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The Tip of the Iceberg Lettuce: What direct and indirect factors enable knowledge and skill sharing in community gardens?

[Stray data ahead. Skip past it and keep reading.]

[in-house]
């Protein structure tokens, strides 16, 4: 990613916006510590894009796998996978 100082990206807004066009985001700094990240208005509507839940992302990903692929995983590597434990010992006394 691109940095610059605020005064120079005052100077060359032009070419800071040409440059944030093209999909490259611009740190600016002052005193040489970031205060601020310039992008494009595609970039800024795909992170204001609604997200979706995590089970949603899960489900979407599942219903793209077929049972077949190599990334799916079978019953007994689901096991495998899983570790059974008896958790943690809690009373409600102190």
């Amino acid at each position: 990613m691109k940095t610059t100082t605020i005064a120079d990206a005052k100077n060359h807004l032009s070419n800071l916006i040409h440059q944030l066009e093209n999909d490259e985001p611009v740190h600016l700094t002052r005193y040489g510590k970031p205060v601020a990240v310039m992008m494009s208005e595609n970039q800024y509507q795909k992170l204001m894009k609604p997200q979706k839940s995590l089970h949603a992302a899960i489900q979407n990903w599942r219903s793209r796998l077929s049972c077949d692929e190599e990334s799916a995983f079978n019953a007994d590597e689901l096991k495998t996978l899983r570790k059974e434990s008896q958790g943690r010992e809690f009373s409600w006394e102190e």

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Concerns about the decline in knowledge concerning food growing stemming stem from the Green Revolution, as well as the rapid urbanization since the beginning of the 20th Century. There is a gap in the literature about community gardening in industrialized English-speaking countries, and since sharing of knowledge is a well-documented achievement of community gardens, the aim of this thesis is to find out what direct and indirect factors enable knowledge and skill sharing in community gardens. Using action research methodology, four gardens in Calgary, Canada were used as case studies, in which a total of eight participants were interviewed. This was complemented by a city-wide questionnaire for community gardeners. Encouraging personal satisfaction and using appropriate practical approaches were direct factors, and creating a positive atmosphere in an appropriate space, developing networks, and securing resources were indirect factors contributing to knowledge and skill sharing in gardens. Outcomes included how the roles gardeners take could increase social capital, why inter-garden networking is not thought of as a priority, and that Reflexive Learning is a useful way to approach the subjective aspects of gardening. Possibly the biggest contribution is that knowledge and skill sharing is merely the tip of the iceberg lettuce, and has unique synergies where it is dependent on and contributes to these direct and indirect factors. Finally, proposed action and further research are suggested.
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